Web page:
Enjoy this post by Michelle Baldwin, an amazing elementary music teacher who believes, “My job is to teach children to LEARN.” Please be sure to check out her blog and follow her on Twitter (@MichelleK107) ~EMP
When I was asked to write a guest post about arts integration/education, my first reaction was to feel extremely honored to be asked! Almost immediately after, I knew that I would write about connections. In my experience, arts education helps students to make connections to the world around them. As global awareness and critical thinking skills become increasingly more important in a global society/economy, it is imperative that our students graduate with the ability to connect what they already know to what they are learning… and to what they have yet to learn!
Thinking back on my own education, even as early as primary grades in elementary school, I remember school days full of switching gears.
Start with reading… now go to spelling… time for math!
“School,” as most of us have known it, has long been about learning subjects in isolation. The first time I remember being forced to make the connection between content areas was from a teacher in an advanced placement history course. She would not accept essays from us in her history class unless they were well written and followed the appropriate structure of an essay. We were flabbergasted! One student even questioned her, “But wait! This is HISTORY, not English class!” Her first retort: “What’s your point?” She then replied, “Do you learn how to write essays in your English classes so that you can forget how to write when you leave English class? Or do you learn to write essays so that you learn to write?” Very few teachers, with the exception of this particular history teacher, ever mentioned another curricular area within their classroom. I do remember one teacher explicitly stating, “I am your literature teacher. I don’t have to do math.”
But of course, there were the music and art teachers. We sang the songs of other cultures. We learned about instruments we had never seen or heard before. We learned how to draw, paint, and create pottery in the style of people from distant lands. No one told us we were learning geography, social studies, science, and math. We thought we were simply having a great time in music and art.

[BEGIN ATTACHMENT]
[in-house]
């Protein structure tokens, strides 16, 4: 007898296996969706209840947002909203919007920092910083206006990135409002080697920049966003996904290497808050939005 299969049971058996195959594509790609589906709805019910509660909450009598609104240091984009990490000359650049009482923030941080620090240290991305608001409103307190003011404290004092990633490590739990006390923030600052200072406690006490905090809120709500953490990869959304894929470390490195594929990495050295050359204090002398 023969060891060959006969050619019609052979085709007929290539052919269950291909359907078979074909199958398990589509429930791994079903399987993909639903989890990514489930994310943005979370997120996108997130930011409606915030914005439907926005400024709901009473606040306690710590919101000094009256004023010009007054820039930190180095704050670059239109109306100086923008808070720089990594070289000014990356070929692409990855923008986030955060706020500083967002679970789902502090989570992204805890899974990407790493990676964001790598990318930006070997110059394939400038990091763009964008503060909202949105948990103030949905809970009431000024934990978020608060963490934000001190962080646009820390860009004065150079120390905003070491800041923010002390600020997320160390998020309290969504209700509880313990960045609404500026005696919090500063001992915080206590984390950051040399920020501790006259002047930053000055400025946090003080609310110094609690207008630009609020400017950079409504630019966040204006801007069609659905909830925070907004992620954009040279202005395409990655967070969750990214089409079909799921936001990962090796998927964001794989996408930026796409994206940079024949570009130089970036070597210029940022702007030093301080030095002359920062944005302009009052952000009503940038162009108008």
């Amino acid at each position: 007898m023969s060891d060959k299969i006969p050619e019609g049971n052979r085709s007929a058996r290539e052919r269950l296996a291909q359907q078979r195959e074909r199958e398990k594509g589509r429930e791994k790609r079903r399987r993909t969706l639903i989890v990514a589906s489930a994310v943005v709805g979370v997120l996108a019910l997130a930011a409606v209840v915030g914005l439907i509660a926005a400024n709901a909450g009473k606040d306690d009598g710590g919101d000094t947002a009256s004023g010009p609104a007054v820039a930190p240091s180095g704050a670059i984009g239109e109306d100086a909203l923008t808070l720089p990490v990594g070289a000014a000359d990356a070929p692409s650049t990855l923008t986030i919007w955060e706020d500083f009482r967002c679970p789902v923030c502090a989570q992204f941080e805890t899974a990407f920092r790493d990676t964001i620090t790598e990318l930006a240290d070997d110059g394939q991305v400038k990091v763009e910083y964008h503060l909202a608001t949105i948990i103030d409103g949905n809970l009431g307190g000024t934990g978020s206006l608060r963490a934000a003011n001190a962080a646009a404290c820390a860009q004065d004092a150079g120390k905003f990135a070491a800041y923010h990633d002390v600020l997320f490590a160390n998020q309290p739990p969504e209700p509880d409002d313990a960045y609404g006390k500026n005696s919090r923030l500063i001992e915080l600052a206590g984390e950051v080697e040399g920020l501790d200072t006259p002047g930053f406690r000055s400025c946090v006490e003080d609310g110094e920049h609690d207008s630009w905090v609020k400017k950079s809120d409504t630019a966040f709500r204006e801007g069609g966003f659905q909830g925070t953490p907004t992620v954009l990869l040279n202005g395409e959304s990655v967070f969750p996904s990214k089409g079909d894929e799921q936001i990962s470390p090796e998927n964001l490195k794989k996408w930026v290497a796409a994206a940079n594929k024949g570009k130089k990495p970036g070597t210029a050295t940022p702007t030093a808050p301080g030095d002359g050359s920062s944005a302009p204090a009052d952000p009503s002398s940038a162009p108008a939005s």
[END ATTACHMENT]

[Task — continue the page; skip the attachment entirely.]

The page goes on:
Now,as an elementary music teacher, I have the luxury of helping students to make connections across the curriculum every day. In a recent blog post of my own, I wrote about the questions I often get from students in my classes: “Why are we learning about math/science/social studies in music?” At first, my answer was simply, “Because this is a learning class.” Lately, I have begun to add to that statement some additional questions about connections. For example, “If we are learning about a drumming style from Ghana, what else should we learn?” It’s amazing to watch their brains start to light up after those types of questions! My students are discovering that, when we discuss the art and folk music of other countries, we often learn more about the life and history from those countries than we do from any textbook or informational website.
Arts education allows us to naturally make connections across every other curricular area in our schools. There are purists who believe that integrating the arts into all education should be done simply for the sake of art, to provide nourishment for our souls and a mode of expression for the humanity in all of us. I don’t disagree that the arts feed our emotional selves, but I think we miss so much of what the arts provide for us if we only focus on “art for art’s sake.” Children need to understand the world around them… how its inhabitants are the same, and how they are different… and learning to make these connections through arts education is one great step in becoming more globally aware.
Please check back on Saturday, when Michelle will share some classroom examples of how to make connections through the arts.